The health benefits of carrots
Carrots suit all blood types. This is great news for people who appreciate food choices that are well suited to their blood type. When cooked, carrots yield as much as 5x the amount of beta carotene as do raw carrots. In studies undertaken to investigate the cancer protective effects of cooked carrots. They say that half a cup of cooked carrots in a daily diet helped to prevent or cut down on the effects of pancreatic and lung cancer. This is due to the high carotene content.
Raw carrots than cooked carrots well chewed are better for lowering cholesterol. Two carrots a day, Bugs Bunny style lowered the LDL cholesterol by as much as 11% in some cases. For helping the colon bulk up and accelerate waste removal both raw and cooked carrots are wonderfully effective.
Carrots do contain carbohydrates, but they are high in fibre, so chewing carrot sticks is good for the teeth and to keep cravings for sweet things at bay. Carrot juice has a high concentration of sugar and although it is rich in beneficial vitamins, anti-oxidants, minerals and enzymes, the sugar has a large impact on the pancreas. Insulin and blood sugar problems may occur because removing the natural soluble fibre raises they glycemic index - just like ordinary sugar does.
Cooked carrot pulp makes a great baby food. Carrots are free of allergens and babies seem to love the taste of carrots. This is a good reason to start planting carrots to have a good supply throughout the year. Always try to buy fresh organic produce. Buying in bulk will guarantee you eat them every day and reap all the health benefits. Use cooked or raw carrot pulp to enhance gluten-free baking.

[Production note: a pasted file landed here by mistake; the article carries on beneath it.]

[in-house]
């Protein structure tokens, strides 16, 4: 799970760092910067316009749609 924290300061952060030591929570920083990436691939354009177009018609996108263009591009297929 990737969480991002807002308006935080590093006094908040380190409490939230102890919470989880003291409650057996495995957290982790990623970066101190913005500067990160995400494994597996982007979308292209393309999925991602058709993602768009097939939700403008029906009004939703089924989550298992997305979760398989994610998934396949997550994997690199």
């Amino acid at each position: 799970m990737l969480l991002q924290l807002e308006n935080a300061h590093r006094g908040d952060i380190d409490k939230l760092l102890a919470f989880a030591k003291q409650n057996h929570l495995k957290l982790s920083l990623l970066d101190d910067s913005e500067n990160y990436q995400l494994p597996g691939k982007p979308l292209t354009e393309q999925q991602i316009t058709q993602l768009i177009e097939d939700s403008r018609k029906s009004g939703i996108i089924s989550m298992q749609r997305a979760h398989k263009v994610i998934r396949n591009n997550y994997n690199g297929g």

New tricks with the same old carrots
Chop off the tops of carrots before storing them. They say it keeps the nutrients inside the carrot, instead of being directed to the leafy area. Now place the carrot tops in a shallow bowl of water so the children can enjoy watching them grow. They can also be planted in the garden, between flowers and look like ferns.
Peel the carrots. Some people like to scrub them with a hard brush. For making carrot ribbons, rather use an old-fashioned potato peeler. Once all the peel is off, cut long strips off the carrots, making them as thick as possible. Keep these “ribbons” in a plastic container and used in many ways.
If the carrots are large and woody inside then chop the remaining woody core into chunks and boil them until soft. Drain off all the water and process them into a pulp. Freeze it in small plastic containers to use for baking or for enriching soups and stews. Use the liquid in soups or for baking.
Fill a few ice trays with cooked carrot pulp. They are handy if you need to add small quantities to a little person’s meal or bulk up sauces and soups.
Lightly cook or steam the carrot ribbons for a minute or two and rinse with cold water so they stay crisp. Serve as a vegetable or use them in salads. Add cumin and coriander, olive oil and sesame seeds.
Add to stir fries, just before serving so they are still crisp – but richer in beta carotene, remember!
Lunch boxes and carrot creativity
Raw carrot ribbons are ideal for snacks and lunch boxes. You can toss in a few cherry tomatoes, celery sticks, seedless grapes, lettuce leaves and cucumber wedges for a takeaway school or office lunch. Keep a creamy salad dressing in a small separate container and include a small plastic knife or old ice cream stick to use as a spreader.
Children also like a lettuce leaf rolled around a mixture of grated carrots, honey, raisins and strawberries, peaches, apple or other sliced fruit.
A mixed grated carrot salad can also be made and packed into a lunch box, ready to eat. Experiment with tasty mixtures to the liking of the child or adult. Let them choose the ingredients and they will enjoy it all the more. Try out diced pineapple, raisins, cooked peas, cherry tomatoes, seedless grapes, finely chopped celery, apple, pumpkin and sunflower seeds and so on. Serve it with an oil based dressing or a creamy one. To add more flavour to yoghurt, mix in some honey and tahini. (Tahini is a paste made from sesame seeds.)